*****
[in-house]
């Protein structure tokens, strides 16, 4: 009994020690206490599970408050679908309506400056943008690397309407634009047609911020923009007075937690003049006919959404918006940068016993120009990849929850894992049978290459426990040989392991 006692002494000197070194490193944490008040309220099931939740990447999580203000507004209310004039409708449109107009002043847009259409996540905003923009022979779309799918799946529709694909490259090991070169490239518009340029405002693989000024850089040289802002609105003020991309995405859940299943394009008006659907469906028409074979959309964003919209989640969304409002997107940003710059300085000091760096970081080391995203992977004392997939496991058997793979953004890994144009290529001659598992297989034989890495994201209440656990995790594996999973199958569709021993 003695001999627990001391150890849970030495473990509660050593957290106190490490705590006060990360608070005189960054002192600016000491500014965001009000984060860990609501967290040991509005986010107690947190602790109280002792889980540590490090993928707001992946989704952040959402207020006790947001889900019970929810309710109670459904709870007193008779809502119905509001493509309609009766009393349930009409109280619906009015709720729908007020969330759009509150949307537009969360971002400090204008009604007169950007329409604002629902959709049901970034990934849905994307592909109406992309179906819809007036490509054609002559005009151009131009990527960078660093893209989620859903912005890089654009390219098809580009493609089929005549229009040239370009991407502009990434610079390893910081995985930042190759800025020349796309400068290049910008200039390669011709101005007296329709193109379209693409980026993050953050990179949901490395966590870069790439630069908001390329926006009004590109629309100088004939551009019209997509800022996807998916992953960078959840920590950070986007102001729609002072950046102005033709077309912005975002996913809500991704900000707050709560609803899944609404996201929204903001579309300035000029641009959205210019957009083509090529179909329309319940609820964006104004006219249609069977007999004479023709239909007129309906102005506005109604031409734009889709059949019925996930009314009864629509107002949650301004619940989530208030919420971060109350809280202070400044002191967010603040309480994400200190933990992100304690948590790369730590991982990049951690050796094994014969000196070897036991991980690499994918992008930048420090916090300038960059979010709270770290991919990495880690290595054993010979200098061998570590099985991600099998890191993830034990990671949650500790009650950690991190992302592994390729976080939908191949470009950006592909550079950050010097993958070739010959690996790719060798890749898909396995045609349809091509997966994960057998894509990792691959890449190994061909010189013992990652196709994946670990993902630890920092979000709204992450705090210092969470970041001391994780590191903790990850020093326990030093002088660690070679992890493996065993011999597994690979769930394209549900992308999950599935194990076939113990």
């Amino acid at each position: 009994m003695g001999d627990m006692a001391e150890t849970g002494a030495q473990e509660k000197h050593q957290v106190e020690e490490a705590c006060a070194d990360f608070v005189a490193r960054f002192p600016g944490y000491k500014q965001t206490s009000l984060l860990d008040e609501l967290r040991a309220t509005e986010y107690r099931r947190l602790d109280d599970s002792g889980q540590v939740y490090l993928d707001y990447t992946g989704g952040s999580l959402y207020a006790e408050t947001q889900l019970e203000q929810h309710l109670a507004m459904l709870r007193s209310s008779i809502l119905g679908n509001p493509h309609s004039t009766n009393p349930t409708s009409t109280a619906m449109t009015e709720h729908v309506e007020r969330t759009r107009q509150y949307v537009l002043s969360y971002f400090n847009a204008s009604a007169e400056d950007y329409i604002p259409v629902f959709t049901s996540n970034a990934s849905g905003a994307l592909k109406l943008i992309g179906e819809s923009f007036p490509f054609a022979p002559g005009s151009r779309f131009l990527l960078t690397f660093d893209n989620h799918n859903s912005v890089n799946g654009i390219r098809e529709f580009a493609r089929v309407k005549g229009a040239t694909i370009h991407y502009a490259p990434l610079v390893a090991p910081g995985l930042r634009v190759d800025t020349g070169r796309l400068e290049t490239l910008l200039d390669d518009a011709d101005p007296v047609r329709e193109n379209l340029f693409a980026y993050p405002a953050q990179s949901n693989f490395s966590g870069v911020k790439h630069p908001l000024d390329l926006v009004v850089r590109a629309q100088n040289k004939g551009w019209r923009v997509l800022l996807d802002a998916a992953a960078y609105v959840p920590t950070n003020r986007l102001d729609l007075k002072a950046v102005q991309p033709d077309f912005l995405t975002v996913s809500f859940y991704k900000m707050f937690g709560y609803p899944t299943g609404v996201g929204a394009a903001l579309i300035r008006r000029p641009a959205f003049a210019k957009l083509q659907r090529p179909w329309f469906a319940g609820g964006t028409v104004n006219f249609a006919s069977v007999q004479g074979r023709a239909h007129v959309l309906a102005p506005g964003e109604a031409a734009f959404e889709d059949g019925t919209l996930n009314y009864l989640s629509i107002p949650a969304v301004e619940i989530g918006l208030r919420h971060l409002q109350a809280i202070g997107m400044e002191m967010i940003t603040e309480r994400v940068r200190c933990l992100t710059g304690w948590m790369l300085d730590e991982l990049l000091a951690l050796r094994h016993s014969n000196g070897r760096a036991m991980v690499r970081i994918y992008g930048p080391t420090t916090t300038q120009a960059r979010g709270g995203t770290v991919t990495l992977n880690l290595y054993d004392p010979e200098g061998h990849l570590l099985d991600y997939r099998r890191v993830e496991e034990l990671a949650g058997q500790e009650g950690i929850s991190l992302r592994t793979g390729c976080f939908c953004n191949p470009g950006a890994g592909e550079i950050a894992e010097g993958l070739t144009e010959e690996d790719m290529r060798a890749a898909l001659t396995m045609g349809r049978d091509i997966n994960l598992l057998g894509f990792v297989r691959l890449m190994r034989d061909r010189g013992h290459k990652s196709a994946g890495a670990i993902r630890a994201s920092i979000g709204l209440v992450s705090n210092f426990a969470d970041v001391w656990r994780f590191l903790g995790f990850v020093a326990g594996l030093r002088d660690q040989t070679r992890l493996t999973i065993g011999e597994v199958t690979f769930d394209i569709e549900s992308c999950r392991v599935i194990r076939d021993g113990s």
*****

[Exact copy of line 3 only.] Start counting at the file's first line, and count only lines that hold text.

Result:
């Amino acid at each position: 009994m003695g001999d627990m006692a001391e150890t849970g002494a030495q473990e509660k000197h050593q957290v106190e020690e490490a705590c006060a070194d990360f608070v005189a490193r960054f002192p600016g944490y000491k500014q965001t206490s009000l984060l860990d008040e609501l967290r040991a309220t509005e986010y107690r099931r947190l602790d109280d599970s002792g889980q540590v939740y490090l993928d707001y990447t992946g989704g952040s999580l959402y207020a006790e408050t947001q889900l019970e203000q929810h309710l109670a507004m459904l709870r007193s209310s008779i809502l119905g679908n509001p493509h309609s004039t009766n009393p349930t409708s009409t109280a619906m449109t009015e709720h729908v309506e007020r969330t759009r107009q509150y949307v537009l002043s969360y971002f400090n847009a204008s009604a007169e400056d950007y329409i604002p259409v629902f959709t049901s996540n970034a990934s849905g905003a994307l592909k109406l943008i992309g179906e819809s923009f007036p490509f054609a022979p002559g005009s151009r779309f131009l990527l960078t690397f660093d893209n989620h799918n859903s912005v890089n799946g654009i390219r098809e529709f580009a493609r089929v309407k005549g229009a040239t694909i370009h991407y502009a490259p990434l610079v390893a090991p910081g995985l930042r634009v190759d800025t020349g070169r796309l400068e290049t490239l910008l200039d390669d518009a011709d101005p007296v047609r329709e193109n379209l340029f693409a980026y993050p405002a953050q990179s949901n693989f490395s966590g870069v911020k790439h630069p908001l000024d390329l926006v009004v850089r590109a629309q100088n040289k004939g551009w019209r923009v997509l800022l996807d802002a998916a992953a960078y609105v959840p920590t950070n003020r986007l102001d729609l007075k002072a950046v102005q991309p033709d077309f912005l995405t975002v996913s809500f859940y991704k900000m707050f937690g709560y609803p899944t299943g609404v996201g929204a394009a903001l579309i300035r008006r000029p641009a959205f003049a210019k957009l083509q659907r090529p179909w329309f469906a319940g609820g964006t028409v104004n006219f249609a006919s069977v007999q004479g074979r023709a239909h007129v959309l309906a102005p506005g964003e109604a031409a734009f959404e889709d059949g019925t919209l996930n009314y009864l989640s629509i107002p949650a969304v301004e619940i989530g918006l208030r919420h971060l409002q109350a809280i202070g997107m400044e002191m967010i940003t603040e309480r994400v940068r200190c933990l992100t710059g304690w948590m790369l300085d730590e991982l990049l000091a951690l050796r094994h016993s014969n000196g070897r760096a036991m991980v690499r970081i994918y992008g930048p080391t420090t916090t300038q120009a960059r979010g709270g995203t770290v991919t990495l992977n880690l290595y054993d004392p010979e200098g061998h990849l570590l099985d991600y997939r099998r890191v993830e496991e034990l990671a949650g058997q500790e009650g950690i929850s991190l992302r592994t793979g390729c976080f939908c953004n191949p470009g950006a890994g592909e550079i950050a894992e010097g993958l070739t144009e010959e690996d790719m290529r060798a890749a898909l001659t396995m045609g349809r049978d091509i997966n994960l598992l057998g894509f990792v297989r691959l890449m190994r034989d061909r010189g013992h290459k990652s196709a994946g890495a670990i993902r630890a994201s920092i979000g709204l209440v992450s705090n210092f426990a969470d970041v001391w656990r994780f590191l903790g995790f990850v020093a326990g594996l030093r002088d660690q040989t070679r992890l493996t999973i065993g011999e597994v199958t690979f769930d394209i569709e549900s992308c999950r392991v599935i194990r076939d021993g113990s």